I’m currently teaching myself the Typescript programming language. Typyscript is the language that is recommended for Angular2 development so I thought it would be a good next language to learn. However instead of taking my default approach which is to slam through training guides and tutorials, I’m taking a more methodical approach.
Slowing it Down
Through my learning path I’m going through a number of books a video series. And as I follow along with the guides, as soon as I learn a new topic I completely stop. I’ll stand up. Write the new component on one of my whiteboards. And actually write the program out by hand.
After that I type the program out on the keyboard… very slowly. So slowly that I know I could go around 4-5x faster. But by taking this approach I’m forcing my mind to think about the new concept instead of rushing through it.
When it comes to working with our long term memory this approach is more effective than simply flying through a concept because it forces our minds to think through each keystroke.
Bend it Like Beethoven
I didn’t learn this technique from another developer. Instead I heard about how one of the most successful classical music institutions in the world, the Meadowmount School of Music in New York, taught students new music compositions.
As a game the school gives out portions of the sheet music. So where most schools will give each student the full song, Meadowmount splits the music up into pieces. From there it hands each student a single piece for them to focus on. From that point the student will only learn to place that single piece of music. They will start out very slowly. They won’t rush through notes because they don’t even know how they fit into the song. This approach teaches them how to concentrate on learning a new song one note at a time.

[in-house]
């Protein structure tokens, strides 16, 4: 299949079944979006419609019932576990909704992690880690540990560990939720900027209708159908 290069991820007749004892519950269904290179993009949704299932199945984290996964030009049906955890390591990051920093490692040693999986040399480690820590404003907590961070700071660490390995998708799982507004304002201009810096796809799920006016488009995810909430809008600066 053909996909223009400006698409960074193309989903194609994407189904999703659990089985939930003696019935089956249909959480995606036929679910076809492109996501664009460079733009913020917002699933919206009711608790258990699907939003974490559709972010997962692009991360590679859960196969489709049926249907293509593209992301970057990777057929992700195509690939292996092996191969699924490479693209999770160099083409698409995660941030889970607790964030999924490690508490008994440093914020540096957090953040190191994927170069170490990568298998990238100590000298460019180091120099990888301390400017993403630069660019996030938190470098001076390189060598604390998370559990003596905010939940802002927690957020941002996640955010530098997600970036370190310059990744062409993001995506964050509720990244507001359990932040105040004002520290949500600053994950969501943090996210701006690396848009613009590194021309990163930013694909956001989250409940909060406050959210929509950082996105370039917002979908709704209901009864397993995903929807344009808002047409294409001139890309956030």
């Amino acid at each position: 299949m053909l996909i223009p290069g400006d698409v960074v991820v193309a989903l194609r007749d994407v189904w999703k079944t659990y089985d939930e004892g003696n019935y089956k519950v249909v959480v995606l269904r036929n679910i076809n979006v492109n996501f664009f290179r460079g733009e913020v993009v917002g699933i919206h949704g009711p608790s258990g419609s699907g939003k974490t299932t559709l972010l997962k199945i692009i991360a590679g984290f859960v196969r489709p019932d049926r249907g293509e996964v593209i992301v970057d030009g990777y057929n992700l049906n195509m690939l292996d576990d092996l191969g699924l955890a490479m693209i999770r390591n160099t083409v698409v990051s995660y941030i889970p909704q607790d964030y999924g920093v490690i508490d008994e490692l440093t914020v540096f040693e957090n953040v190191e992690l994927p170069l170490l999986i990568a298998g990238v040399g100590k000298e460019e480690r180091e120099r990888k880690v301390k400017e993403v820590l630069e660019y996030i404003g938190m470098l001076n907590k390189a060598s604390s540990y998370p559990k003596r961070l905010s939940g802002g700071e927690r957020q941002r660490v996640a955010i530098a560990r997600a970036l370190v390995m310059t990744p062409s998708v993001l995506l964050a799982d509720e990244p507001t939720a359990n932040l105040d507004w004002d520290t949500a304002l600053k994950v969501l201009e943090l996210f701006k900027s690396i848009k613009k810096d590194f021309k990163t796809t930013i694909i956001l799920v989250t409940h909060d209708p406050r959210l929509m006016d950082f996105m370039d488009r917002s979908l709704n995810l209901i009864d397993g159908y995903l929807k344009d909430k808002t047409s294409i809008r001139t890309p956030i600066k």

From that point the students trade note cards and then focus on learning another piece of the song. They continue with trading cards until each student has been able to work through the entire set of cards.
By forcing the students to break a song into pieces they no longer will have any weak points in a song. Instead the students will have focused on the notes themselves. From this point it’s trivial for all the students in the class to combine their knowledge and learn how to play the song all the way through.
From Classical Music to Coding
So can this approach help you learn how to code faster? I think so. The research shows that by slowing down and breaking concepts into small pieces it’s easier for students to transfer information from the short term to long term memory.
A Practical System
So the next time you are learning a coding concept take a step back. Instead of simply copying what the instructor is teaching, write it down on a piece of paper. Walk through exactly what is happening in a program.
If you take this approach you will discover that you’re not longer simply following a teacher’s set of steps, but that you’ll actually learn how the concepts work. And if you get to the stage of understanding, you will be ready to transfer that knowledge to your long term memory and remember it for good.